Don’t have time for long reviews of comics? Then check out these bite sized chunks of comic book goodness designed to get behind the panels and into your hearts. This is Graphic Bits.
So at last we’ve come to the end of the month and well over twenty titles later, the majority of the New DC Universe has been released into the wild. Rounding out affairs this week is the GREEN LANTERN: LOST ARMY debut, a shot into the future with JUSTICE LEAGUE 3001, and a fresh spin on the familiar with WE ARE ROBIN.
Green Lantern: Lost Army #1
The idea of a group of Green Lantern corpsmen cut off from not only their power battery, but the rest of the GL Corps as well, is a fascinating premise. Kind of like the Star Trek: Voyager of the DCU. The core corps is John Stewart, Two-Six, Kilowog and Arisia, who have woken up to find themselves in an unfamiliar part of space, battling beings that seem custom designed to do harm to Lanterns. Their unlikely companion is Krona, the Oan scientist who became obsessed with viewing the origins of the universe. Bunn’s familiarity with the darker side of the Lantern world comes from his work with Sinestro, but here he is carving out a deeper character portrait of his chosen corps-people. The thick of battle gives us time with Stewart’s pre-ring wartime experiences, while Krona’s history may differ again from that seen earlier in the New 52. A surprise addition to their little crew promises to take things in a new direction next month, and makes us genuinely excited for the direction of this book. Saiz’s art is a fairly straightforward affair, primarily confined to close-ups of the primaries with a few splash reveals. While set predominantly in space, the colouring seems a little flat at times, especially during the revelation of the aforementioned surprise character.
Bottom Line: A promising new direction for Green Lantern. For a primary series that often gets caught up in the epic grandness of longer story arcs, it’s nice to have a discreet Lantern-based story that doesn’t require a tome of set-up to slip into.
Justice League 3001 #1
So much can change in a year. Breaking out a new calendar year for the Justice League of the future, Giffen and DeMatteis provide a great jumping-on point for new readers as well as a continuation of the story they set-up in Justice League 3000. A great deal has changed in the line-up for the dysfunctional team as well, with the resurrected Lois Lane (Queen of the Universe) now inhabiting Ariel’s body, while Guy Gardner has been brought back to life in the body of a woman. Giffen and DeMatteis’ humour has always been one of the major selling points of this book, something that has served them from their Justice League International days (neatly referenced in this and the previous arc). A boorish Superman, Guy Gardener waiting in a bureaucratic nightmare to take down Starro using paperwork, or even Fire and Ice discussing the size of the demon Etrigan’s penis (“You’ve never seen anything like it!”). In this sense, it’s also got a bit of Giffen’s Annihilation: Conquest – Starlord in it as well, by combining this misshapen futuristic crew in an utterly convincing world they have built with artist Howard Porter, a master of controlled chaos. A double-page spread of countless Starro controlled slaves as the heroes overlook the city is a perfect example of this.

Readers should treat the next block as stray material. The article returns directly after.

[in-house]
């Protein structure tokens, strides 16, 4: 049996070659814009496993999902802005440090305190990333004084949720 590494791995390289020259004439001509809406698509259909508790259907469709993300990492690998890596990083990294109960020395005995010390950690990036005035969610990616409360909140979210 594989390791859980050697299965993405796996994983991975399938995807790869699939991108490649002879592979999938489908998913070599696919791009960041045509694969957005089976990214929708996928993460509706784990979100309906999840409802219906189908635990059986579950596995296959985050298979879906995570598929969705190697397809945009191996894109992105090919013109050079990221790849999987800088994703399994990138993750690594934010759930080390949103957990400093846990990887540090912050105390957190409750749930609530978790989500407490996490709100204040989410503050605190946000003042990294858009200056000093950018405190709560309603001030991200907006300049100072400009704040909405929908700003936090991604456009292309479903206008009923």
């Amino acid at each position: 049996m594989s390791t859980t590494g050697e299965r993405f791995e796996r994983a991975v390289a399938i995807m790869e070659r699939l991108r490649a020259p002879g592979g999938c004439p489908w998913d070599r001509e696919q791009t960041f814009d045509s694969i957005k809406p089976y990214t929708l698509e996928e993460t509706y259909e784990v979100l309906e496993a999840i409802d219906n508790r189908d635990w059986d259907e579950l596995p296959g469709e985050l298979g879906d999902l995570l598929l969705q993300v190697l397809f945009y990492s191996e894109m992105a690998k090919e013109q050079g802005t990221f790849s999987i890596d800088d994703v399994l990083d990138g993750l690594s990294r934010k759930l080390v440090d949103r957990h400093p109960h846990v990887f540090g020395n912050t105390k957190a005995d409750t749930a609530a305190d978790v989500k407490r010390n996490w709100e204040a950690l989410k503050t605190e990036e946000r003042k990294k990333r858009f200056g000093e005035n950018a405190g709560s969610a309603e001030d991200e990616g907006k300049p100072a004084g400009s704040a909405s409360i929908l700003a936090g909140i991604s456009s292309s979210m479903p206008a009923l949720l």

Bottom Line: For what is partly a continuation of an existing story, JUSTICE LEAGUE 3001 can almost stand alone as its own book. There are enough new elements to pull existing readers in, while giving new audiences enough information to hit the ground running. For that is the real joy of this book, in always trying to catch up with the action. If you aren’t reading this already, and you like a decent chuckle, it may be one of the funniest books on the market at the moment.
We Are Robin #1
Lee Bermejo has earned acclaim for his spectacular artistic collaborations with Brian Azzarello on Joker, Lex Luthor: Man of Steel and Before Watchmen: Rorschach. More recently, he’s added a few notches to his writers belt, with highlight including scripting his own art on Batman: Noël and more recently Vertigo’s Suiciders. With WE ARE ROBIN, he takes on writing duties alone, and brings a novel twist to a familiar superhero tale. The young Duke Thomas is caught in the system following a minor societal collapse as a result of the Endgame fallout, with his parents missing as he is shunted from one foster home to the next. Targeted for recruitment by a mysterious group we learn to be “Robin”, WE ARE ROBIN is perhaps the best successor to the Harper Row character created by Scott Snyder and James Tynion IV in the pages of Batman. Snyder has slowly introduced a young Duke into the DCU via Zero Year and Endgame. Here Bermejo strikes a win by showing us the consequences of his association with the Bat, or at least living in the same city as one. While it would have been terrific to see Bermejo tackle art duties as well, Jorge Corona and the art team convey the same youthful vibe we see in Batgirl and Black Canary.
Bottom Line: Undoubtedly one of the most promising additions to the New DC Universe, it’s also a little slow to get going as well. The real crux of the issue doesn’t get going until the third act, by which stage you’ve either invested in the character or you haven’t. We suspect this is going to be a slow burner, and definitely one to keep checking back on as the months go by.
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